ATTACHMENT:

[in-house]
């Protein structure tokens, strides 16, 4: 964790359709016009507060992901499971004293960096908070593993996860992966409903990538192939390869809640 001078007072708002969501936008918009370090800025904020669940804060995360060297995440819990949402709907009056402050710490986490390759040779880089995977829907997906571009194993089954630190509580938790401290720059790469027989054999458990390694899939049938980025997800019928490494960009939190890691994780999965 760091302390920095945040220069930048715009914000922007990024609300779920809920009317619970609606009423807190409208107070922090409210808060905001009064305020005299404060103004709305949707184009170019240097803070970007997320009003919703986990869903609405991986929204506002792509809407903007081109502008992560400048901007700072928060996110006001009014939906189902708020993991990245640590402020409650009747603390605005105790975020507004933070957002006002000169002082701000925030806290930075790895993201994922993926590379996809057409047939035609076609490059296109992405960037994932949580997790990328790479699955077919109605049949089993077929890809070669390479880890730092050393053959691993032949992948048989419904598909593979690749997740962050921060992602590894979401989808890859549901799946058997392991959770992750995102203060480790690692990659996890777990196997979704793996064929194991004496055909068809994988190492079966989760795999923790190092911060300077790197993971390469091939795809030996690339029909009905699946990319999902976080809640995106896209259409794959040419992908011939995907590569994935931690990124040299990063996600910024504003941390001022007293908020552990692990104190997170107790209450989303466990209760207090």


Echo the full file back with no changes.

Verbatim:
[in-house]
């Protein structure tokens, strides 16, 4: 964790359709016009507060992901499971004293960096908070593993996860992966409903990538192939390869809640 001078007072708002969501936008918009370090800025904020669940804060995360060297995440819990949402709907009056402050710490986490390759040779880089995977829907997906571009194993089954630190509580938790401290720059790469027989054999458990390694899939049938980025997800019928490494960009939190890691994780999965 760091302390920095945040220069930048715009914000922007990024609300779920809920009317619970609606009423807190409208107070922090409210808060905001009064305020005299404060103004709305949707184009170019240097803070970007997320009003919703986990869903609405991986929204506002792509809407903007081109502008992560400048901007700072928060996110006001009014939906189902708020993991990245640590402020409650009747603390605005105790975020507004933070957002006002000169002082701000925030806290930075790895993201994922993926590379996809057409047939035609076609490059296109992405960037994932949580997790990328790479699955077919109605049949089993077929890809070669390479880890730092050393053959691993032949992948048989419904598909593979690749997740962050921060992602590894979401989808890859549901799946058997392991959770992750995102203060480790690692990659996890777990196997979704793996064929194991004496055909068809994988190492079966989760795999923790190092911060300077790197993971390469091939795809030996690339029909009905699946990319999902976080809640995106896209259409794959040419992908011939995907590569994935931690990124040299990063996600910024504003941390001022007293908020552990692990104190997170107790209450989303466990209760207090």